May 26, 2307 DalWorth, New Texas - A youngster was hover-bumping with a few friends four hundred miles outside DalWorth, New Texas a few minutes ago when he discovered what scientists are calling "the find of the century".
In Last Field, New Texas, Anson Wyler-Smythe-Colheebee-Brown was going in for the kill in a friendly game of low-ground demolition derby when a beam of light glistened its way into his eyes. The flash was bright enough to debilitate his final maneuver - the crash dismembered his left leg. The youth administered immediate medical attention to repair his leg, then chanced dismounting his hovercraft to investigate the object on the ground. Although children are forbidden to risk the hazards of touching earth, Wyler-Smythe-Colheebee-Brown was compelled to explore the cause of his limb-ripping accident.
As a result, the boy earned a Scientific Achievement award for transporting a 330-year-old artifact back to DalWorth - a device identified as a "computer".
Wyler-Smythe-Colheebee-Brown was met with a barrage of remote data collectors outside his home in DalWorth yester-minute. The DCs first asked to record how the child felt receiving such a prestigious award for his finding. The boy stated, "Good, I guess. I feel good." Asked how it felt to stand and walk on land, he replied, "Mushy. It...yielded some under my feet. Very strange."
The object the youngster retrieved from Last Field, New Texas, which is crude and solid, has been identified as a primitive version of modern infowave devices. Mister Albert Unger-Hathaway-Lee announced that "...although the object has been analyzed by DocBots for only a few minutes, it is with certainty that this thing must have come from a civilization much like ours. That is, it was created by a people who are not of Earth origin. Interesting, though, this society is undoubtedly of ancient ancestry." He adds, "Either that or it's a little toy of some sort."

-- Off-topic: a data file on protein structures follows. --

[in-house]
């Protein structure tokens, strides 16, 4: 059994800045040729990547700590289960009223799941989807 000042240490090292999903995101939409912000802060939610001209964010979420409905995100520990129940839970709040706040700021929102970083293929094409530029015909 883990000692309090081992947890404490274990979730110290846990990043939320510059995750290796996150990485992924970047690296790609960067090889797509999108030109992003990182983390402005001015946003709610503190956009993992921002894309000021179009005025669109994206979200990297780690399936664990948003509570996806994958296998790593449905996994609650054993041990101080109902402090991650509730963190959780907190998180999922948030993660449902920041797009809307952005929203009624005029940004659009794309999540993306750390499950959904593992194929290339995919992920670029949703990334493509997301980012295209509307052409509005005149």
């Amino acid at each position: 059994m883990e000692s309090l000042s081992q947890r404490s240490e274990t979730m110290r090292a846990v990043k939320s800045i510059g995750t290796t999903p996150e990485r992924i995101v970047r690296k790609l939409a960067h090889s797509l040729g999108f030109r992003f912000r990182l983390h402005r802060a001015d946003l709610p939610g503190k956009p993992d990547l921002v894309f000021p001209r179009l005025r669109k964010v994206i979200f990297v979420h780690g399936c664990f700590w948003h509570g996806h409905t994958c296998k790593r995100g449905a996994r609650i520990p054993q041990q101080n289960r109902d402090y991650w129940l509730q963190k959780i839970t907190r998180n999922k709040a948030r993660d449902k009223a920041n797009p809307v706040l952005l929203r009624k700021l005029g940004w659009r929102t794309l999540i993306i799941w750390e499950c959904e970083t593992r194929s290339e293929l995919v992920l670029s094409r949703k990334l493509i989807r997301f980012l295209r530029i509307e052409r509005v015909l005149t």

The archaic device bears odd markings, which DocBots have discerned are "characters", or symbolic images known to have been used by some civilizations during times that it was required of them to communicate through written means.
The artifact will be analyzed for the next ten minutes or so. Following that, it will be teleported to the World Park of Sediments and Styrofoam, where this "find of the century" is expected to naturally degrade some day with the rest of the relics of the world.